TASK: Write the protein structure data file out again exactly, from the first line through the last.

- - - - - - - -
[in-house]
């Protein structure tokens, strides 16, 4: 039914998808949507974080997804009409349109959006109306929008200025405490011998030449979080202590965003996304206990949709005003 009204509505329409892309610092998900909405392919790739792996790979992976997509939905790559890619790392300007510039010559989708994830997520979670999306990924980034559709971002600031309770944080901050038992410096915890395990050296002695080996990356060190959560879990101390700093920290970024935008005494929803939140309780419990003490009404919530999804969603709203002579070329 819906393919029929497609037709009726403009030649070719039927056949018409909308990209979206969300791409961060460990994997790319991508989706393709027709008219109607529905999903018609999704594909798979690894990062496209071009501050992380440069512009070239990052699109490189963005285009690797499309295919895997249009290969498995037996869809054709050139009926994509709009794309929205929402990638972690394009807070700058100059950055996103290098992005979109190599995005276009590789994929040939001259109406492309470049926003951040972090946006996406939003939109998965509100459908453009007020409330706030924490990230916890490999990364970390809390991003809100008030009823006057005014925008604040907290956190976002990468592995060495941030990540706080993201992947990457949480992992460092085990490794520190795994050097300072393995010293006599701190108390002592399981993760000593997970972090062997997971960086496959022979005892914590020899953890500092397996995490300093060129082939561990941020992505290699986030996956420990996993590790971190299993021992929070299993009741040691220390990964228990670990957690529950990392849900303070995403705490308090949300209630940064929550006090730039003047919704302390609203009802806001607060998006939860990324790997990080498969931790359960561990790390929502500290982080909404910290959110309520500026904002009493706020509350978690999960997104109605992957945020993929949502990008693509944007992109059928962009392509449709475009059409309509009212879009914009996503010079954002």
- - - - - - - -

[in-house]
């Protein structure tokens, strides 16, 4: 039914998808949507974080997804009409349109959006109306929008200025405490011998030449979080202590965003996304206990949709005003 009204509505329409892309610092998900909405392919790739792996790979992976997509939905790559890619790392300007510039010559989708994830997520979670999306990924980034559709971002600031309770944080901050038992410096915890395990050296002695080996990356060190959560879990101390700093920290970024935008005494929803939140309780419990003490009404919530999804969603709203002579070329 819906393919029929497609037709009726403009030649070719039927056949018409909308990209979206969300791409961060460990994997790319991508989706393709027709008219109607529905999903018609999704594909798979690894990062496209071009501050992380440069512009070239990052699109490189963005285009690797499309295919895997249009290969498995037996869809054709050139009926994509709009794309929205929402990638972690394009807070700058100059950055996103290098992005979109190599995005276009590789994929040939001259109406492309470049926003951040972090946006996406939003939109998965509100459908453009007020409330706030924490990230916890490999990364970390809390991003809100008030009823006057005014925008604040907290956190976002990468592995060495941030990540706080993201992947990457949480992992460092085990490794520190795994050097300072393995010293006599701190108390002592399981993760000593997970972090062997997971960086496959022979005892914590020899953890500092397996995490300093060129082939561990941020992505290699986030996956420990996993590790971190299993021992929070299993009741040691220390990964228990670990957690529950990392849900303070995403705490308090949300209630940064929550006090730039003047919704302390609203009802806001607060998006939860990324790997990080498969931790359960561990790390929502500290982080909404910290959110309520500026904002009493706020509350978690999960997104109605992957945020993929949502990008693509944007992109059928962009392509449709475009059409309509009212879009914009996503010079954002």